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dc.contributor.authorMuiruri, Samuel Kinyanjui
dc.date.accessioned2012-04-13T11:19:29Z
dc.date.available2012-04-13T11:19:29Z
dc.date.issued2012-04-13
dc.identifier.urihttp://ir-library.ku.ac.ke/handle/123456789/3994
dc.descriptionDepartment of Pathology,127p.The RA 644 .R54M8 2011
dc.description.abstractRift Valley Fever (RVF) is an emerging viral disease which causes among other problems severe hemorrhagic syndrome, retinitis and meningo-encephalitis in humans. The disease was previously thought to be a disease of animals but it is increasingly developing to be a human health problem. Two human RVF epidemics have previously occurred in Kenya (1997-1997; 2006-2007) each resulting to human deaths. Most RVF outbreaks occur in rural locations where keeping of livestock is the main livelihood of the affected communities. Flooding due to excessive rainfall after a long dry spell allows the breeding of vector mosquitoes. Human beings get infected either through the bite of infected mosquitoes or exposure to infected animal material. The dominant mode of transmission of RVF from animal to human during combined epizootics and epidemics has not been clearly understood. The main objective of this study is to assess the transmission dynamics of R VF in an area where epidemics occur. The survey was done in Gumarey, a rural village and Sogan-Godud, a sub-urban village in Ijara District, Kenya where 248 study participants were randomly selected. Venous blood was then collected fromthesubjects for the detection of Rift Valley Fever Virus (R VFV)antibodies by IgG Enzyme Linked Immunosorbent Assay (ELISA) testing technique. Rift Valley Fever Virus (RVFV) IgG seropositivity was used as the primary measure for RVFV exposure. Animal and non- animal exposure factors were then determined against RVFV IgG seropositivity. Subjects were clinically examined for ophthalmological disorders by an Ophthalmologist. A structured questionnaire was used to collect relevant data while observations were made on the homesteads. Mosquito sampling was done by use of Centers of Disease Control (CDC) Light Traps. A total of 12252 mosquitoes were collected. The morphological identification was confirmed by Polymerase Chain Reaction (PCR). The mosquito RVF viral infection rates were also confirmed by PCR. The Geographical Positioning System «iPS) of the households under study was recorded by Etrex GPS machine. Overall anti-RVFV seropositivity by IgG was 13%. Increased IgG seropositivity was found among older male persons and evidence of interepidernic RVFV transmission was detected. In location analysis, participants who resided from Gumarey were 4 times. more at risk of RVFV than those residing from Sogan Gudud (P=O.OOl;Odds Ratio: 3.8). Gumarey village reported more animal exposures than Sogan Gudud. The results also showed significant association between eye disease and seropositivity (P=O.003) and the most common causes of eye disease in seropositive persons were visual impairments and retinal lesions. Disposal of animal fetus, birthing, skinning, butchering and milking were highly associated with seropositivity (p=O.OOOl). In total22% of the mosquito pools tested by peR were positive for R VFV. A geospatial map showing seropositive households by clusters was constructed for both villages. The study highlights the variability in exposure and anti-R VFV seropositivity between Villages and also emphasizes the impact of age, gender, location and animal husbandry in RVF transmission. The results show the potential of future outbreaks in Ijara District. Public health education could be used to prevent transmission ofRVF and avert possible epidemics.en_US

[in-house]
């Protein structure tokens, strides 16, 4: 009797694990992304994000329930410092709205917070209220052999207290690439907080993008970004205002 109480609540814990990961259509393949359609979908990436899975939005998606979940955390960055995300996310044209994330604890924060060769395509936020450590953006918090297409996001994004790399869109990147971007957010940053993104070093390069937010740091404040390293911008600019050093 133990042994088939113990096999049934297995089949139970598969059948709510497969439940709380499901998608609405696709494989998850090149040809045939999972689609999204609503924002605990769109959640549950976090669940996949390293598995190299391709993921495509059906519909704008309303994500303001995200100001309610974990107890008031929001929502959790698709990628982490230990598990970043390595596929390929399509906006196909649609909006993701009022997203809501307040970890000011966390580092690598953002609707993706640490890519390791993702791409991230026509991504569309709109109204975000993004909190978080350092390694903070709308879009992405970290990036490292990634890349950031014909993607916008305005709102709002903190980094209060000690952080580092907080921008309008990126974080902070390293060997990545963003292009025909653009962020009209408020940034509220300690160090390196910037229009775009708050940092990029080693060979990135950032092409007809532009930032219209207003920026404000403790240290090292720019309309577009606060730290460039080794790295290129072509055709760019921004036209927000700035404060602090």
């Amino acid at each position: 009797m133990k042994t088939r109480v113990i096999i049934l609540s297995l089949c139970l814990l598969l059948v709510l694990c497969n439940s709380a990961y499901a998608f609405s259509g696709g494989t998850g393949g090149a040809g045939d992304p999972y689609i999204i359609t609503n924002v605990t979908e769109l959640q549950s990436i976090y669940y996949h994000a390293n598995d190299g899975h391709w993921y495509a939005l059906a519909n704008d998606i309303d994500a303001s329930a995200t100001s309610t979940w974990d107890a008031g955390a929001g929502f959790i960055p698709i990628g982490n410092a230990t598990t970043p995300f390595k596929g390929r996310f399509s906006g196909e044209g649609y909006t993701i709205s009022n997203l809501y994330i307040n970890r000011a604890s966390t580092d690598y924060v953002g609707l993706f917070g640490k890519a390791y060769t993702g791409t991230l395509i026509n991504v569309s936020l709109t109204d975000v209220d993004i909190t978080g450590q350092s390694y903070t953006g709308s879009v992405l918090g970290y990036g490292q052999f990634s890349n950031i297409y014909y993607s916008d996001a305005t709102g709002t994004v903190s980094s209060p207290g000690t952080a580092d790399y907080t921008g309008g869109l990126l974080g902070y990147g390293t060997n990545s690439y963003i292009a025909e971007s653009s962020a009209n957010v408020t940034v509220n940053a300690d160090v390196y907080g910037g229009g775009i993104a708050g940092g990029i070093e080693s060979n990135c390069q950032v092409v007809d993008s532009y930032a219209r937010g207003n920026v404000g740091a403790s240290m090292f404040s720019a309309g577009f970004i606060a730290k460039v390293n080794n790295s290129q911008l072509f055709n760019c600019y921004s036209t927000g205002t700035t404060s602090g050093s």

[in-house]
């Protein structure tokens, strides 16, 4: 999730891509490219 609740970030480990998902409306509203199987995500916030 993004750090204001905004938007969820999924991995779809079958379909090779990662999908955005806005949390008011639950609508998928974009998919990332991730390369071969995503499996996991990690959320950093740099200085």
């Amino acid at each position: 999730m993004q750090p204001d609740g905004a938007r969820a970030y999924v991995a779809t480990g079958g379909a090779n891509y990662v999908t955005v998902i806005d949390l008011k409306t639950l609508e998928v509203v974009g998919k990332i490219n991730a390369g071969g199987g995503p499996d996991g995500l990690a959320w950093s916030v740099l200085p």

dc.description.sponsorshipKenyatta Universityen_US
dc.language.isoenen_US
dc.subjectRift Valley fever
dc.subjectRift Valley fever
dc.titleTransmission dynamics of Human Rift Valley Fever virus in Ijara District, Garrissa county, Kenyaen_US
dc.typeThesisen_US


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